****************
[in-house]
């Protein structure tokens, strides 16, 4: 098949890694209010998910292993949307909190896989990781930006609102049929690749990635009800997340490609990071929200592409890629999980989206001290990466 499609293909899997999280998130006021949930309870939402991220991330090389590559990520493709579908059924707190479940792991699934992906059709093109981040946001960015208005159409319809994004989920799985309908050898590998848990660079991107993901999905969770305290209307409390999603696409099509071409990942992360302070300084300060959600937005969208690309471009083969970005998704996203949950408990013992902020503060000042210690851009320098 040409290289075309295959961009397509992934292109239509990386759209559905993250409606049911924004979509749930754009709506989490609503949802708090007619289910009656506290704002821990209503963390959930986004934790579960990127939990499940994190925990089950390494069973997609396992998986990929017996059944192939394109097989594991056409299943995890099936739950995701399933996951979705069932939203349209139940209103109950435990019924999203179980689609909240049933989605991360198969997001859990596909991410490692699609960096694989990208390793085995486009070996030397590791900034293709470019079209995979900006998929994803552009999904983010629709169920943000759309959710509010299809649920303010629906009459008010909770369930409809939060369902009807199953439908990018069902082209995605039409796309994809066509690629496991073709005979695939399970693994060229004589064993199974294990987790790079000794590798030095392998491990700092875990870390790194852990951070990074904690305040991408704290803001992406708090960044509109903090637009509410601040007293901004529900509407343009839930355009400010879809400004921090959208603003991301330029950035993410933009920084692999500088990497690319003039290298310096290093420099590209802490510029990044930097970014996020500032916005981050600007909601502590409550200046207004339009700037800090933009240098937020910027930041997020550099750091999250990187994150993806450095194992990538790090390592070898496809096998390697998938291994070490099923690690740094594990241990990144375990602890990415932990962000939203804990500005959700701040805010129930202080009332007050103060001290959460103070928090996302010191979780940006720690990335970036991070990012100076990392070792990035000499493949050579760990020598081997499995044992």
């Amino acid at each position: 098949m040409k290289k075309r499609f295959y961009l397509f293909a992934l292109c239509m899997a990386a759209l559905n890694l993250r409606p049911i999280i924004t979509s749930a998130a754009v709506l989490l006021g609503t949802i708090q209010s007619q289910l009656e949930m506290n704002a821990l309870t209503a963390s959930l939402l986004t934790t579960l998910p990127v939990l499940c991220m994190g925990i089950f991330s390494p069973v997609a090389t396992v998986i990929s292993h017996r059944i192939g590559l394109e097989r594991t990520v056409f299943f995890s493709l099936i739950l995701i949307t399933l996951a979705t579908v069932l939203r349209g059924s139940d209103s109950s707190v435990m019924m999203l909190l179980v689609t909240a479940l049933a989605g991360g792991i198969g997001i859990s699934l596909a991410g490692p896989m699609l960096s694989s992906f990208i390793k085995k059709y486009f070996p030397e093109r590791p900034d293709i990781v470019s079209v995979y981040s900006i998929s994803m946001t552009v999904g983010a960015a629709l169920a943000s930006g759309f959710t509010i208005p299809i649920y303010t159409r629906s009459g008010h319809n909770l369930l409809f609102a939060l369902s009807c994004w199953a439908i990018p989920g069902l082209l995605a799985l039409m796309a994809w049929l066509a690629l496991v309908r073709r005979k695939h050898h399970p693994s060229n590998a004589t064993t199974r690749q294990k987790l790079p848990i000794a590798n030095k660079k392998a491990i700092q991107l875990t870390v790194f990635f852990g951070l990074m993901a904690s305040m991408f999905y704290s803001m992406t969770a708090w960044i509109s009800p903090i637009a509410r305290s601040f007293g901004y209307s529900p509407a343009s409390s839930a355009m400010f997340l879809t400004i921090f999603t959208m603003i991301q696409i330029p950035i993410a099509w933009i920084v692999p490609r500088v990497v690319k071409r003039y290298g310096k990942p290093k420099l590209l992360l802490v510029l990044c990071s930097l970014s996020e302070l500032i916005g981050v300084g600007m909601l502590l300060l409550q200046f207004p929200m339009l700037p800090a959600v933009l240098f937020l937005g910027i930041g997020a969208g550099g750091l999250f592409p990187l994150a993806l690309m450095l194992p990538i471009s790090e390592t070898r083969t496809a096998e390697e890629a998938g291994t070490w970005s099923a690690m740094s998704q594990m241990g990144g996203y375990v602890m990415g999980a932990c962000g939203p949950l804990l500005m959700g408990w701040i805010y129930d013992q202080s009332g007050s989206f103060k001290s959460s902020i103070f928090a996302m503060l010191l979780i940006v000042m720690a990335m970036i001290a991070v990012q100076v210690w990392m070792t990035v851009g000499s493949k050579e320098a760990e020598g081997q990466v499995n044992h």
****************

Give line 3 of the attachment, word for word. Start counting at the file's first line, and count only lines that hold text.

């Amino acid at each position: 098949m040409k290289k075309r499609f295959y961009l397509f293909a992934l292109c239509m899997a990386a759209l559905n890694l993250r409606p049911i999280i924004t979509s749930a998130a754009v709506l989490l006021g609503t949802i708090q209010s007619q289910l009656e949930m506290n704002a821990l309870t209503a963390s959930l939402l986004t934790t579960l998910p990127v939990l499940c991220m994190g925990i089950f991330s390494p069973v997609a090389t396992v998986i990929s292993h017996r059944i192939g590559l394109e097989r594991t990520v056409f299943f995890s493709l099936i739950l995701i949307t399933l996951a979705t579908v069932l939203r349209g059924s139940d209103s109950s707190v435990m019924m999203l909190l179980v689609t909240a479940l049933a989605g991360g792991i198969g997001i859990s699934l596909a991410g490692p896989m699609l960096s694989s992906f990208i390793k085995k059709y486009f070996p030397e093109r590791p900034d293709i990781v470019s079209v995979y981040s900006i998929s994803m946001t552009v999904g983010a960015a629709l169920a943000s930006g759309f959710t509010i208005p299809i649920y303010t159409r629906s009459g008010h319809n909770l369930l409809f609102a939060l369902s009807c994004w199953a439908i990018p989920g069902l082209l995605a799985l039409m796309a994809w049929l066509a690629l496991v309908r073709r005979k695939h050898h399970p693994s060229n590998a004589t064993t199974r690749q294990k987790l790079p848990i000794a590798n030095k660079k392998a491990i700092q991107l875990t870390v790194f990635f852990g951070l990074m993901a904690s305040m991408f999905y704290s803001m992406t969770a708090w960044i509109s009800p903090i637009a509410r305290s601040f007293g901004y209307s529900p509407a343009s409390s839930a355009m400010f997340l879809t400004i921090f999603t959208m603003i991301q696409i330029p950035i993410a099509w933009i920084v692999p490609r500088v990497v690319k071409r003039y290298g310096k990942p290093k420099l590209l992360l802490v510029l990044c990071s930097l970014s996020e302070l500032i916005g981050v300084g600007m909601l502590l300060l409550q200046f207004p929200m339009l700037p800090a959600v933009l240098f937020l937005g910027i930041g997020a969208g550099g750091l999250f592409p990187l994150a993806l690309m450095l194992p990538i471009s790090e390592t070898r083969t496809a096998e390697e890629a998938g291994t070490w970005s099923a690690m740094s998704q594990m241990g990144g996203y375990v602890m990415g999980a932990c962000g939203p949950l804990l500005m959700g408990w701040i805010y129930d013992q202080s009332g007050s989206f103060k001290s959460s902020i103070f928090a996302m503060l010191l979780i940006v000042m720690a990335m970036i001290a991070v990012q100076v210690w990392m070792t990035v851009g000499s493949k050579e320098a760990e020598g081997q990466v499995n044992h």